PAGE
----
Daily Mirror: ‘Time for Plan V’ (aka ‘Vince for Chancellor’)

The front page of this morning’s Mirror newspaper may bring a smile to the face even of that most sober of politicians, Vince Cable:

The reality is of course that there’s next-to-no chance that David Cameron will reshuffle his long-standing political friend from the Treasury — and, even if he did, the Tory party would demand he be replaced with one of their own (eg, William Hague or Phillip Hammond).

A YouGov poll showed this week that Vince would be the most popular choice as Chancellor if George Osborne were to be moved, though more so among Lib Dem (39%) and Labour (32%) voters than Tory voters (13% — Hague was their preferred alternative).

If this were a rational world, there’s no doubt Vince would be a shoo-in for the Chancellorship. As the Independent’s Matthew Norman pointedly asked earlier this month, ‘How often does Vince Cable have to be right before they make him Chancellor?’

But this isn’t a rational world. In fact, the scenario in which Vince becomes Lib Dem leader is far more plausible (as Steve Richards observed this week) — even though it’s the job to which he’s far less suited, with his tendency to wrong-foot colleagues with surprise announcements (mansion tax, tuition fees).

* Stephen was Editor (and Co-Editor) of Liberal Democrat Voice from 2007 to 2015, and writes at The Collected Stephen Tall.

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8 Comments

  • Sadly, this will not be an option as the largest partner will always warrant control of the most important Cabinet post. Perhaps a more realistic option would be Ken Clarke ?

    He has the experience, is not on the hang ’em flog ’em wing of the Tories and may be seen as a safe pair of hands.

    Of course our current PM will not sanction a move based upon the needs of the Country and his pal George will keep plodding on…

  • Tony Dawson 26th Jul '12 - 9:41am

    So there’s Dave C, tucking into his 6 am bowl of Shreddies and he turns to Samantha, saying:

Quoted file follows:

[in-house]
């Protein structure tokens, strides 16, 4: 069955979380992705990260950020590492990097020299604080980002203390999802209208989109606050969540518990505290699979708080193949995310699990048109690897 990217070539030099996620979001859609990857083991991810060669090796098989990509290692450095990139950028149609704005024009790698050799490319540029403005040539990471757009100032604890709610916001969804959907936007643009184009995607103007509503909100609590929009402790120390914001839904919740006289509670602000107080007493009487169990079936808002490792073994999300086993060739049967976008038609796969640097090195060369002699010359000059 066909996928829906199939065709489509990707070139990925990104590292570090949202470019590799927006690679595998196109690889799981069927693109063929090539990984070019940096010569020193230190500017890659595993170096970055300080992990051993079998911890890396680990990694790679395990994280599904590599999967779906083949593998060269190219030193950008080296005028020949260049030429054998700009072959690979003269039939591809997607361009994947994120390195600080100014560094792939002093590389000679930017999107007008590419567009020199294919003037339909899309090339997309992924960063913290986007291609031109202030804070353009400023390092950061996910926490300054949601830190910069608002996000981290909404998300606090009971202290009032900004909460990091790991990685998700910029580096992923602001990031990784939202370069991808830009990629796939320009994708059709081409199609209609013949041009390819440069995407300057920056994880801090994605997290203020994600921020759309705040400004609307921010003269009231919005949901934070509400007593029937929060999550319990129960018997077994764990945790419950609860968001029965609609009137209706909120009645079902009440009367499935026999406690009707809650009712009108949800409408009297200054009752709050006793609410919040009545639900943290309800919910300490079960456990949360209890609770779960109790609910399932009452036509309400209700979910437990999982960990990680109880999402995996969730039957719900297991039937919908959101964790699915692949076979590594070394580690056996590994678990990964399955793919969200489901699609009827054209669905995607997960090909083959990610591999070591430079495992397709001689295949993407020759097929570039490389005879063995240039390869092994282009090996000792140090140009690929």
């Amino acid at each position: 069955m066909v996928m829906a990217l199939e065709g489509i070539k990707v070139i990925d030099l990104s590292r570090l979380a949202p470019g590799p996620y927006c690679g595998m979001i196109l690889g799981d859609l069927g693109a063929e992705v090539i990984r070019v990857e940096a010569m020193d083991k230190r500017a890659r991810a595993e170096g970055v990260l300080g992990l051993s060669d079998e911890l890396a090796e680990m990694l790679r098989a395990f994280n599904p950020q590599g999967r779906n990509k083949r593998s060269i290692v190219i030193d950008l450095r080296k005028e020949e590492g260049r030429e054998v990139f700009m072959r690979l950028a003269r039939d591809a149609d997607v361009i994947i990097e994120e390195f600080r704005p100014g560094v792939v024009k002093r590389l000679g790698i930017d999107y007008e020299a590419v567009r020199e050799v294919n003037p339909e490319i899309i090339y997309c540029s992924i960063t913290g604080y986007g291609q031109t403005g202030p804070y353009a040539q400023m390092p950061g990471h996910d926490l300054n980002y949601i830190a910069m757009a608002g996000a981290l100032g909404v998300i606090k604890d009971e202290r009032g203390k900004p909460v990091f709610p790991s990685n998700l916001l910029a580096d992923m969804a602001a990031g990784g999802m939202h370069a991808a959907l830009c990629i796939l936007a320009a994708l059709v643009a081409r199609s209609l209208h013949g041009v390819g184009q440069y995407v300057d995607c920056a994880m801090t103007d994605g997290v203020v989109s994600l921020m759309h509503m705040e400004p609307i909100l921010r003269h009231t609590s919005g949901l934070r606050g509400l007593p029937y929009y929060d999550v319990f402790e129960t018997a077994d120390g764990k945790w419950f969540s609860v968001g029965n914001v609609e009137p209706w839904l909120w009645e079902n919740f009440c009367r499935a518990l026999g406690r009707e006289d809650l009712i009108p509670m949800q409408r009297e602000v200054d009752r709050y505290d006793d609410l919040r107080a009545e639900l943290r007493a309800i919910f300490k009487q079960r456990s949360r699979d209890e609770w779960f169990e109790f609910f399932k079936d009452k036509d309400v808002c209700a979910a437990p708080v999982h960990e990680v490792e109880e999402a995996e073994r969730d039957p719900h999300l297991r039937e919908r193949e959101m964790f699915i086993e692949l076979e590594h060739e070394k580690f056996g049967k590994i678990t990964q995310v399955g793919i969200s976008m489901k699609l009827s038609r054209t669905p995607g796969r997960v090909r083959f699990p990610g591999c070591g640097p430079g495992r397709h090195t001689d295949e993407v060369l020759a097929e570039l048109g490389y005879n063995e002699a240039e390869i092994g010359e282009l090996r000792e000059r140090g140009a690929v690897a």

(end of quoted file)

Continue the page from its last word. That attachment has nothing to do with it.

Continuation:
“Cripes, Sam, there was I wondering what to do about the country and here it is staring me in the face from the Daily Mirror. Why on earth didn’t I think of that myself, all along? You would have thought Nick would have suggested it, wouldn’t you? ” ūüôā

  • The economy will get a lot worse before we have a “night of the long silver spoons”.

    Cameron is world class at fiddling while Rome burns – we saw it last summer with the riots.

  • James Hardy 26th Jul '12 - 1:07pm

    If that were to happen, we’d be annihilated at the election. I don’t care how good Vince Cable is, no way he could get Britain back in the black in two an a half years, and then both Labour and the Tories would both blame the Lib-Dems for the economic problems. It would be the ultimate poisoned chalice

  • Richard Dean 26th Jul '12 - 1:22pm

    I agree with James Hardy. Vince was confident and happy to accept compliments last night – because he knows he’ll never be tested.

  • I agree with the comments from James Hardy and Richard Dean. It’s great to be getting so much exposure for Vince , and all the compliments about how he is the answer to the current lack of competence. Thankfully this won’t happen as it would be a poisened chalice. But this way, we can distance ourselves from the Tories at the election, by saying how much better it would have been if only we’d had Vince Cable as Chancellor.

  • Couldn’t agree less with the last two comments which would apply to Cable were he to take over the leadership rather than the Exchequer. He’s also well on the way to re-establishing his reputation (badly damaged after tuition fees) as one of the Government’s very few competent ministers.
    As the YouGov Poll shows, a large majority of the public simply do not like George Osborne. In my opinion he is far more dangerous to the LibDems as Conservative Party strategist so in purely political terms he should be allowed to stay with his ‘Plan A’ so Vince can continue to hint at ‘Plan A+’ . Cameron and Osborne are joined at the hip so the PM’s future could be vulnerable if his friend’s 2010 spending review were to be seen by a majority of the apparently ever enduring 30% of Tory hardcore voters as a catastrophic error of judgement.
    Judging by this Poll, that could happen within the coming year: just around the time Brooks and Coulson take the spotlight and shine it on Downing Steet.

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